As a community, Los Angeles hasn’t seemed particularly happy about baseball this year. Sure, they have the best team in the sport—which was true even before Mookie rolled into town. And yeah, championship aspirations leave a nice tingle in the back of one’s esophagus. However, for a good long while this off-season seemed to be mostly about the championships of 2017 and 2018, which, given the unseemly proclivities of the Astros and Red Sox, many Southlanders feel should be retroactively awarded to their hometown nine.
It’s enough to put a ballclub on edge.
Or at least it makes for a decent introduction to what happened yesterday, when Justin Turner, LA’s third hitter of the game, was drilled by Johnny Cueto. (Okay, maybe “drill” isn’t the right word. The pitch hit Turner in the hand, near his knuckles.) Never mind that Cueto is still coming back from Tommy John surgery in 2018; of all the guys in the Dodgers’ lineup, Turner is the one about whom they are most sensitive when it comes to this type of thing, given that he broke his wrist on an HBP in a spring training game in 2018.
So when Clayton Kershaw plunked Rob Brantley the very next inning—after striking out the frame’s first two hitters, no less—it looked bad.
San Francisco Chronicle beat writer Henry Schulman wrote that neither pitch looked intentional, but whatever Kershaw’s purpose, there’s no denying that a pitcher’s perfect revenge scenario involves getting two quick outs before dotting a guy, ideally with a low-in-the-order hitter to follow. Which is exactly what happened.
Giants third base coach Ron Wotus noticed. As Kershaw returned to the dugout after whiffing No. 8 hitter Yolmer Sanchez to end the frame, Wotus lit into him, and the pair engaged in a brief shouting match. Umpires quickly warned both benches—something Cueto later said he’d never seen in a spring training game.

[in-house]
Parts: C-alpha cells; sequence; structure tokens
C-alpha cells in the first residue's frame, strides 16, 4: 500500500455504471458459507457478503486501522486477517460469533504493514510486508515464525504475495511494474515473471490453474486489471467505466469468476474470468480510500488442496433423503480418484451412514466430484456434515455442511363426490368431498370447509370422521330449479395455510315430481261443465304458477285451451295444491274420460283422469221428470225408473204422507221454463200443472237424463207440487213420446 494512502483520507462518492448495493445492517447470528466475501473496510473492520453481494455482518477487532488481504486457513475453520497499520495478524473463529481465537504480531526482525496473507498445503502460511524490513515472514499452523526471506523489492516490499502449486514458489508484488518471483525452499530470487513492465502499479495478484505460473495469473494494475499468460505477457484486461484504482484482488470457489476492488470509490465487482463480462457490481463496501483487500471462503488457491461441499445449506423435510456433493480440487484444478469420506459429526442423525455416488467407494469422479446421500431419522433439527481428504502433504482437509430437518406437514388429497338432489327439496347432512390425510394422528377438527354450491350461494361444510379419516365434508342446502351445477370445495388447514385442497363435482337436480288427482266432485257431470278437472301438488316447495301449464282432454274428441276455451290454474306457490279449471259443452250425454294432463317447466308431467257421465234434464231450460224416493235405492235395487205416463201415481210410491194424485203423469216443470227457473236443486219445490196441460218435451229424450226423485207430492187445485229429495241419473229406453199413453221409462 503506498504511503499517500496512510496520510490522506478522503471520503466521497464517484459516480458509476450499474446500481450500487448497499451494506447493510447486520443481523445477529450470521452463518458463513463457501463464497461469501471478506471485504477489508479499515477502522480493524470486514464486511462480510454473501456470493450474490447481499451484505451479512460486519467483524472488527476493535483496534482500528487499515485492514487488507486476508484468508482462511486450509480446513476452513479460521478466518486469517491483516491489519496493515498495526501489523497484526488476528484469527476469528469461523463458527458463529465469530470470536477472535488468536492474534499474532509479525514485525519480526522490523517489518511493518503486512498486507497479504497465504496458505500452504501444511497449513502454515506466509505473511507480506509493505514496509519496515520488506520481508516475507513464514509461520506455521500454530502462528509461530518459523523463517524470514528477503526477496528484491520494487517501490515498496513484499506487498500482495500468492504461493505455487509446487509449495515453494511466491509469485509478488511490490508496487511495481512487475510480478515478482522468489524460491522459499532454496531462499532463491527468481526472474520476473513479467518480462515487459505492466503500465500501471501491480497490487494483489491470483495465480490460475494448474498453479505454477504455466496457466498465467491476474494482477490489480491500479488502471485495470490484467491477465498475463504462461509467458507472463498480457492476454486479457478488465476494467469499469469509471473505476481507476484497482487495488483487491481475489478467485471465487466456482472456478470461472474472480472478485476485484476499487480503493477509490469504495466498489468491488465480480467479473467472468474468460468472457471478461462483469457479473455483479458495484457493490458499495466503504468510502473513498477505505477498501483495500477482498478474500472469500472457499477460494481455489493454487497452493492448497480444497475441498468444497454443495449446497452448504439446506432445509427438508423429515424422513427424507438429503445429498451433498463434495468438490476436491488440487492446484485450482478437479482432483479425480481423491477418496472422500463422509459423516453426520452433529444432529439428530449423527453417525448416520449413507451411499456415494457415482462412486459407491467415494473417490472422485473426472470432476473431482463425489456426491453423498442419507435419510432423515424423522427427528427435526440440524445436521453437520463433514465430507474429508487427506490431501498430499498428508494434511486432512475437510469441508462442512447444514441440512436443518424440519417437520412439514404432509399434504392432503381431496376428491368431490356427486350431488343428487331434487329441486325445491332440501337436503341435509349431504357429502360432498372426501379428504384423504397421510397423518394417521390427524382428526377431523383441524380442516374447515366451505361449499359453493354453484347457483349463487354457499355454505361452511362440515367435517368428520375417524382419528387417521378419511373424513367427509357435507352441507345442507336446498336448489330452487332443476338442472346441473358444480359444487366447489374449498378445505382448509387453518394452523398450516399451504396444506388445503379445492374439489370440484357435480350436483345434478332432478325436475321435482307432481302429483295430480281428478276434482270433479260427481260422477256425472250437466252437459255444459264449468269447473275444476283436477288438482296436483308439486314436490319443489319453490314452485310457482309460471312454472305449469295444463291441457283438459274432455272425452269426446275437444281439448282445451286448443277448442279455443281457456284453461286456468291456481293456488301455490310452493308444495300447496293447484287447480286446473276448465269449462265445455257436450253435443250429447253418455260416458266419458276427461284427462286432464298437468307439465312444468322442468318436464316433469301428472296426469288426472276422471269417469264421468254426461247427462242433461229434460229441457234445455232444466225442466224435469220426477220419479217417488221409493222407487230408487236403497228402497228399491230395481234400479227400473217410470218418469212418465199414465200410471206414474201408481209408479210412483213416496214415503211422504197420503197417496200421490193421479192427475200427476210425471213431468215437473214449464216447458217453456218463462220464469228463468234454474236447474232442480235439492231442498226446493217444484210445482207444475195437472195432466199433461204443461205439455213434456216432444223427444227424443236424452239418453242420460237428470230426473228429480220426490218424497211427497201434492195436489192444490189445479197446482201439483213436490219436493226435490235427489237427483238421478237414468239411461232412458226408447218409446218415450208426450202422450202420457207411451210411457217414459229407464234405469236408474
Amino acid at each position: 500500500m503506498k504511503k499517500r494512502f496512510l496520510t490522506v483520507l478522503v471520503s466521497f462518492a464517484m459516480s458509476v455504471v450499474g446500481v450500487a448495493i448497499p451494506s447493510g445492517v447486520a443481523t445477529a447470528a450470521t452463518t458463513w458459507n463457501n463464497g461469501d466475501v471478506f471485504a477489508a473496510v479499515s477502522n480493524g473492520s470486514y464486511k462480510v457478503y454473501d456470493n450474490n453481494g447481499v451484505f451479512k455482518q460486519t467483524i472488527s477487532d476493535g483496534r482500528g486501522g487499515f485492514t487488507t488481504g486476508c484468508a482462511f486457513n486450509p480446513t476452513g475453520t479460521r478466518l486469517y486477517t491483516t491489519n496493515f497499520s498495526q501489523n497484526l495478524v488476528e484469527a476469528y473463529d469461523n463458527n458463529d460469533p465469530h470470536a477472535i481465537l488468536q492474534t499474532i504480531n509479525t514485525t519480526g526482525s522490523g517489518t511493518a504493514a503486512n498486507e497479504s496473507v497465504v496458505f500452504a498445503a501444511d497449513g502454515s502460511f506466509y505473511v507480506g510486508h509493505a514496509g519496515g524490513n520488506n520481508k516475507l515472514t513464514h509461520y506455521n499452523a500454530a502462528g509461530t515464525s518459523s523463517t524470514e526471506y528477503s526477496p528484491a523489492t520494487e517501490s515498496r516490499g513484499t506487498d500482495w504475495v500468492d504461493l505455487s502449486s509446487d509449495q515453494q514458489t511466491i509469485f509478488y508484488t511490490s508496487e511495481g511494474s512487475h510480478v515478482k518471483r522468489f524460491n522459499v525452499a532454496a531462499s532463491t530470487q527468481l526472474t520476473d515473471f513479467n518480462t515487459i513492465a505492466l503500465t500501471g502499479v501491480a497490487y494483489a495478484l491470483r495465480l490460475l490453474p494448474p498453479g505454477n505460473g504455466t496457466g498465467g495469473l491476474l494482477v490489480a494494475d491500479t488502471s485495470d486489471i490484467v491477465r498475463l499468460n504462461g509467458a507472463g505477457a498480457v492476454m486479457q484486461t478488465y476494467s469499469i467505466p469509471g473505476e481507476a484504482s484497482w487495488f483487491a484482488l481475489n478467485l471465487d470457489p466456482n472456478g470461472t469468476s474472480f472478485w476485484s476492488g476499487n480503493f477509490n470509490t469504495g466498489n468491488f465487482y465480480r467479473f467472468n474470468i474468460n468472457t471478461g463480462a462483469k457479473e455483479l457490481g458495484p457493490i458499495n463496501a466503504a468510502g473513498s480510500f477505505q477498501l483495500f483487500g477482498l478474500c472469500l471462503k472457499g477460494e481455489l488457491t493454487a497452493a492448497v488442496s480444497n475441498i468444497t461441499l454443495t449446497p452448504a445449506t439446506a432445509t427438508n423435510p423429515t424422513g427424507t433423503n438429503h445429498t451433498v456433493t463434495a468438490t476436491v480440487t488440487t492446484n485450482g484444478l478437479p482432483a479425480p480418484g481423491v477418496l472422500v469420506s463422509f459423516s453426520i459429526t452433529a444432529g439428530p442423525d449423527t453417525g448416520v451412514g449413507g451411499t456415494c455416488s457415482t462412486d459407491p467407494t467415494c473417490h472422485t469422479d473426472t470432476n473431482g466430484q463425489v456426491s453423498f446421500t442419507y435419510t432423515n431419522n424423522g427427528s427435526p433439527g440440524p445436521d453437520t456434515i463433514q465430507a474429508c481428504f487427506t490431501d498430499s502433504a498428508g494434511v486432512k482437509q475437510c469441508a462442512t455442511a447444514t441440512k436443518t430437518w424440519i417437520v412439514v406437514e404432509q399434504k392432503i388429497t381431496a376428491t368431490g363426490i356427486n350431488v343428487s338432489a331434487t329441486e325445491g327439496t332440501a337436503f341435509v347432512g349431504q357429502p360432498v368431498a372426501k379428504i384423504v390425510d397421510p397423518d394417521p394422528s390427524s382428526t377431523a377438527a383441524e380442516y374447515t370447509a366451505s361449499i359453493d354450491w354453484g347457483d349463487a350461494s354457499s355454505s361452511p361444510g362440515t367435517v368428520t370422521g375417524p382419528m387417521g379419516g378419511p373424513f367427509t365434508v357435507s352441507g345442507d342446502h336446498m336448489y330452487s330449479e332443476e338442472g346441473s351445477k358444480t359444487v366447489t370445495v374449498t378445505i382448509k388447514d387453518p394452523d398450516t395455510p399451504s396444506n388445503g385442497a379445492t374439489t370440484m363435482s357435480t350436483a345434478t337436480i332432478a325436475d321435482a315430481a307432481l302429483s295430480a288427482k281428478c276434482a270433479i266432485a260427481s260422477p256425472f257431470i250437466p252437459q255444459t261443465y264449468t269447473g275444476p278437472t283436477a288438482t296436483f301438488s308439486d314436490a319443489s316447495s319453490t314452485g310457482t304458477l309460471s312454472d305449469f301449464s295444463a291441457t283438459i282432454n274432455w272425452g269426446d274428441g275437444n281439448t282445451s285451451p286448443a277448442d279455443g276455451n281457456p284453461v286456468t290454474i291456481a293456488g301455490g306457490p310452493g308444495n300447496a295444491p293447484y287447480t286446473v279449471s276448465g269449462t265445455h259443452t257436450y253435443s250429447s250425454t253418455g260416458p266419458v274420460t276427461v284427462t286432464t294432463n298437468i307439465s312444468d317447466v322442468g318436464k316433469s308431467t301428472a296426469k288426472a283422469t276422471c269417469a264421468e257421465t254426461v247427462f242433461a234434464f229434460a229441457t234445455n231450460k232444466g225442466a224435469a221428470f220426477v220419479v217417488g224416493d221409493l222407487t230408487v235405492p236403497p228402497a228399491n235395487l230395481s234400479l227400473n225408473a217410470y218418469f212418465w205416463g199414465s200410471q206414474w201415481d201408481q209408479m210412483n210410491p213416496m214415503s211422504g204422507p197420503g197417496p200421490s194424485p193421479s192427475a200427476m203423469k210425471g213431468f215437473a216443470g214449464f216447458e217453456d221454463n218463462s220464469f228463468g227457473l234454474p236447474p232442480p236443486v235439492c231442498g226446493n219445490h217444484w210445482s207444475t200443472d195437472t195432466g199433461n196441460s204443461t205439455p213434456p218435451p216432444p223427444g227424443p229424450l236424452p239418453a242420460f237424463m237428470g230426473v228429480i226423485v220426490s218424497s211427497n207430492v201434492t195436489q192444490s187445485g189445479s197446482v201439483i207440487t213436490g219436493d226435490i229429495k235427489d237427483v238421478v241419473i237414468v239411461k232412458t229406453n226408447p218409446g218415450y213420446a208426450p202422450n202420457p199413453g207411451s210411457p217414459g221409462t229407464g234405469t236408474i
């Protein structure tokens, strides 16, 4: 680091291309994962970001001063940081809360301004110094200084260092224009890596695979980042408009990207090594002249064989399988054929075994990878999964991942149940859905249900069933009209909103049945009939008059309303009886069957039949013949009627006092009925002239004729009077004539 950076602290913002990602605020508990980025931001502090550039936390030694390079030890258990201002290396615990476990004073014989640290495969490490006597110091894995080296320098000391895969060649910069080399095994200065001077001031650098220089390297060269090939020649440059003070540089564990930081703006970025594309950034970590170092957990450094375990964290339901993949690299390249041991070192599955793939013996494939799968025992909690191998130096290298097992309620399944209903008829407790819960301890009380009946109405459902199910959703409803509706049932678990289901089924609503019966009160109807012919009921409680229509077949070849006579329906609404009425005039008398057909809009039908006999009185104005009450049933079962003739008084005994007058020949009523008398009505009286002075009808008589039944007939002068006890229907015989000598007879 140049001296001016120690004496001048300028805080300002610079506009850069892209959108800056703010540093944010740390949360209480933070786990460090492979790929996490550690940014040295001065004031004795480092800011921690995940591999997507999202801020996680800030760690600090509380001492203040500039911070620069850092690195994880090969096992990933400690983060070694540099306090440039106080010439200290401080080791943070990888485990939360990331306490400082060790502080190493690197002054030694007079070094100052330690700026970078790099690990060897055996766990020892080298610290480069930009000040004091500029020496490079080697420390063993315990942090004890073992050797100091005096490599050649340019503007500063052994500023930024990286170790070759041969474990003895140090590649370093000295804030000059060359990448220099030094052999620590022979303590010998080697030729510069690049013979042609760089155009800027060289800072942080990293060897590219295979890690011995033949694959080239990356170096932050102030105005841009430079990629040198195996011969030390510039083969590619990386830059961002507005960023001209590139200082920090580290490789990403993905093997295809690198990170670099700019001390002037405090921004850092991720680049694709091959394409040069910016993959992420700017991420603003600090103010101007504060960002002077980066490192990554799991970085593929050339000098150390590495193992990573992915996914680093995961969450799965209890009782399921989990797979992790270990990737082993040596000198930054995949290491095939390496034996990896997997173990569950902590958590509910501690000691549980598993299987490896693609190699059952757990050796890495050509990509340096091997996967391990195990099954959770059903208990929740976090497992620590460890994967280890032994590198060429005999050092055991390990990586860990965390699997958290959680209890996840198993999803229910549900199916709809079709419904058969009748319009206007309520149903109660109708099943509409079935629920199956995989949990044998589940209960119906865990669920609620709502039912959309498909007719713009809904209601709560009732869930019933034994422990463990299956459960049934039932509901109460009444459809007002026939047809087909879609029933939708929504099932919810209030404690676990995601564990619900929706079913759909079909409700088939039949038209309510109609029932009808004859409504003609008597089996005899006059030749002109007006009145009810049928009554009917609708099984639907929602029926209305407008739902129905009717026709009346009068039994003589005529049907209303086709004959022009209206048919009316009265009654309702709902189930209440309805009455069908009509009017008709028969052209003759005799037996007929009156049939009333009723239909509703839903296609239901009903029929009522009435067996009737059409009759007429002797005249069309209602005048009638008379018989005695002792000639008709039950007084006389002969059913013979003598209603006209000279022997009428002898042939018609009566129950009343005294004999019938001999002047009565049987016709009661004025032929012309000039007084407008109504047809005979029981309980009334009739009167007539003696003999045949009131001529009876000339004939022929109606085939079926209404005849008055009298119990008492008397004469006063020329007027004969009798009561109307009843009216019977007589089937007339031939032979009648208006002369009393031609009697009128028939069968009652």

Ultimately, Kershaw’s revenge—intentional or not—paled in comparison to Turner’s response.
In the third inning, Turner pummeled the first pitch he saw from Cueto into the left field pavilion to give the Dodgers a 4-0 lead, which they never relinquished. (Kershaw did okay for himself as well, giving up two hits over three shutout innings.)
Just because the Giants no longer have Madison Bumgarner doesn’t mean they can’t get into it with their rivals to the south. It portends to be a long season in San Francisco, but at the very least, this kind of thing will help keep things lively.
One thought on “If It Looks Bad When You Hit A Guy, Sometimes It Doesn’t Matter Whether You Meant To Or Not”
Chokeshaw meant it.
On Fri, Mar 6, 2020 at 6:02 AM The Baseball Codes wrote:
> Jason Turbow posted: ” As a community, Los Angeles hasn’t seemed > particularly happy about baseball this year. Sure, they have the best team > in the sport—which was true even before Mookie rolled into town. And yeah, > championship aspirations leave a nice tingle in the back o” >